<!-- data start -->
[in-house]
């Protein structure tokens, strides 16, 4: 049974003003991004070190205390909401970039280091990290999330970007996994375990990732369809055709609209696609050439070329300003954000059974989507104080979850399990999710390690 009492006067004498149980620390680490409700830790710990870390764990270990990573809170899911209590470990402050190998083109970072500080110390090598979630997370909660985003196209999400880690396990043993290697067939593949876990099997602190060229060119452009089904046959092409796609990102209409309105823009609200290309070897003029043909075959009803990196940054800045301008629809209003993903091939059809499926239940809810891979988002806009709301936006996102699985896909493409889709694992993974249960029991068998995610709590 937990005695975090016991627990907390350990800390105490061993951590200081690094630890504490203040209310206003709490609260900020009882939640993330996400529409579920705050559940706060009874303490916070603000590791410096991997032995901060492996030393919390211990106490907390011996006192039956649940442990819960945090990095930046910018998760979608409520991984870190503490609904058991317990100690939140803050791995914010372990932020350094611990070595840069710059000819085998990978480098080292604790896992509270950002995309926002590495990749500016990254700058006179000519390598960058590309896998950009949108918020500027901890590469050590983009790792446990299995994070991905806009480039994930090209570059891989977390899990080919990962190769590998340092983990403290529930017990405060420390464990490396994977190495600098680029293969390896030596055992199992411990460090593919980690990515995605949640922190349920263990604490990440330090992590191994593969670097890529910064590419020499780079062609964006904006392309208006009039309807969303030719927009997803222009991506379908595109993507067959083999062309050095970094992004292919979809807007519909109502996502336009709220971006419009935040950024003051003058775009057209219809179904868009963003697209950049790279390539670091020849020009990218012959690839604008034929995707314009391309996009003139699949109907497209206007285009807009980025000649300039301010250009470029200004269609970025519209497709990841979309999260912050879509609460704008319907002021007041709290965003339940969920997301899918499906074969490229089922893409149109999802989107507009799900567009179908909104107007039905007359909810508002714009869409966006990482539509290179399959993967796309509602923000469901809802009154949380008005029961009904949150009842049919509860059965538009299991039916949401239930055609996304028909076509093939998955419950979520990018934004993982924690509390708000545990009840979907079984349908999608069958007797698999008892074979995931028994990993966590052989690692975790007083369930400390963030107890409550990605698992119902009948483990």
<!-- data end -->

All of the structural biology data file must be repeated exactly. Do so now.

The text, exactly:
[in-house]
């Protein structure tokens, strides 16, 4: 049974003003991004070190205390909401970039280091990290999330970007996994375990990732369809055709609209696609050439070329300003954000059974989507104080979850399990999710390690 009492006067004498149980620390680490409700830790710990870390764990270990990573809170899911209590470990402050190998083109970072500080110390090598979630997370909660985003196209999400880690396990043993290697067939593949876990099997602190060229060119452009089904046959092409796609990102209409309105823009609200290309070897003029043909075959009803990196940054800045301008629809209003993903091939059809499926239940809810891979988002806009709301936006996102699985896909493409889709694992993974249960029991068998995610709590 937990005695975090016991627990907390350990800390105490061993951590200081690094630890504490203040209310206003709490609260900020009882939640993330996400529409579920705050559940706060009874303490916070603000590791410096991997032995901060492996030393919390211990106490907390011996006192039956649940442990819960945090990095930046910018998760979608409520991984870190503490609904058991317990100690939140803050791995914010372990932020350094611990070595840069710059000819085998990978480098080292604790896992509270950002995309926002590495990749500016990254700058006179000519390598960058590309896998950009949108918020500027901890590469050590983009790792446990299995994070991905806009480039994930090209570059891989977390899990080919990962190769590998340092983990403290529930017990405060420390464990490396994977190495600098680029293969390896030596055992199992411990460090593919980690990515995605949640922190349920263990604490990440330090992590191994593969670097890529910064590419020499780079062609964006904006392309208006009039309807969303030719927009997803222009991506379908595109993507067959083999062309050095970094992004292919979809807007519909109502996502336009709220971006419009935040950024003051003058775009057209219809179904868009963003697209950049790279390539670091020849020009990218012959690839604008034929995707314009391309996009003139699949109907497209206007285009807009980025000649300039301010250009470029200004269609970025519209497709990841979309999260912050879509609460704008319907002021007041709290965003339940969920997301899918499906074969490229089922893409149109999802989107507009799900567009179908909104107007039905007359909810508002714009869409966006990482539509290179399959993967796309509602923000469901809802009154949380008005029961009904949150009842049919509860059965538009299991039916949401239930055609996304028909076509093939998955419950979520990018934004993982924690509390708000545990009840979907079984349908999608069958007797698999008892074979995931028994990993966590052989690692975790007083369930400390963030107890409550990605698992119902009948483990």